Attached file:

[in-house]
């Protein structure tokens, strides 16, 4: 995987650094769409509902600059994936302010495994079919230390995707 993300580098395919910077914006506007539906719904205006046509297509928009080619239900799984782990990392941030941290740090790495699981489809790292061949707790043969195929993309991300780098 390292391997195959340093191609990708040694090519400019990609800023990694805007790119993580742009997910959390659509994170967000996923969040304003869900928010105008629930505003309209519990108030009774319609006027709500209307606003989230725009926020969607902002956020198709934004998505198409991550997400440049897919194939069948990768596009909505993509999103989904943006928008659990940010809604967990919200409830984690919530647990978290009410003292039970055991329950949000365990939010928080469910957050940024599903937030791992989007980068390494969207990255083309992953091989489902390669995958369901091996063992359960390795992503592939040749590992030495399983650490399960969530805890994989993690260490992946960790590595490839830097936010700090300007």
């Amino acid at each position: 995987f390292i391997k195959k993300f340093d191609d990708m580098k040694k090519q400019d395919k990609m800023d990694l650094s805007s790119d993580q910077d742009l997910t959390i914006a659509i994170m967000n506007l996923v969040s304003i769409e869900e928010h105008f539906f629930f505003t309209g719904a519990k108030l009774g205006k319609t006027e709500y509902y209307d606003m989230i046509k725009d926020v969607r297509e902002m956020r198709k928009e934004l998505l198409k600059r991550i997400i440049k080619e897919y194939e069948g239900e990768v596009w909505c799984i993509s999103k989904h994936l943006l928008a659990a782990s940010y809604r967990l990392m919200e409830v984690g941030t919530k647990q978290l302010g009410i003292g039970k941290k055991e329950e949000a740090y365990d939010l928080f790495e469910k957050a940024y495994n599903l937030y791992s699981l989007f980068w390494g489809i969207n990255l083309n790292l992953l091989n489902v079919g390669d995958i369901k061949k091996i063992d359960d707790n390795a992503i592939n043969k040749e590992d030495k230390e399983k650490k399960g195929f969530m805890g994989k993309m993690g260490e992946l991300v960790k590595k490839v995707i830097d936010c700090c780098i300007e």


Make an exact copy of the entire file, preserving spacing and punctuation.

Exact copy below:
[in-house]
């Protein structure tokens, strides 16, 4: 995987650094769409509902600059994936302010495994079919230390995707 993300580098395919910077914006506007539906719904205006046509297509928009080619239900799984782990990392941030941290740090790495699981489809790292061949707790043969195929993309991300780098 390292391997195959340093191609990708040694090519400019990609800023990694805007790119993580742009997910959390659509994170967000996923969040304003869900928010105008629930505003309209519990108030009774319609006027709500209307606003989230725009926020969607902002956020198709934004998505198409991550997400440049897919194939069948990768596009909505993509999103989904943006928008659990940010809604967990919200409830984690919530647990978290009410003292039970055991329950949000365990939010928080469910957050940024599903937030791992989007980068390494969207990255083309992953091989489902390669995958369901091996063992359960390795992503592939040749590992030495399983650490399960969530805890994989993690260490992946960790590595490839830097936010700090300007």
């Amino acid at each position: 995987f390292i391997k195959k993300f340093d191609d990708m580098k040694k090519q400019d395919k990609m800023d990694l650094s805007s790119d993580q910077d742009l997910t959390i914006a659509i994170m967000n506007l996923v969040s304003i769409e869900e928010h105008f539906f629930f505003t309209g719904a519990k108030l009774g205006k319609t006027e709500y509902y209307d606003m989230i046509k725009d926020v969607r297509e902002m956020r198709k928009e934004l998505l198409k600059r991550i997400i440049k080619e897919y194939e069948g239900e990768v596009w909505c799984i993509s999103k989904h994936l943006l928008a659990a782990s940010y809604r967990l990392m919200e409830v984690g941030t919530k647990q978290l302010g009410i003292g039970k941290k055991e329950e949000a740090y365990d939010l928080f790495e469910k957050a940024y495994n599903l937030y791992s699981l989007f980068w390494g489809i969207n990255l083309n790292l992953l091989n489902v079919g390669d995958i369901k061949k091996i063992d359960d707790n390795a992503i592939n043969k040749e590992d030495k230390e399983k650490k399960g195929f969530m805890g994989k993309m993690g260490e992946l991300v960790k590595k490839v995707i830097d936010c700090c780098i300007e």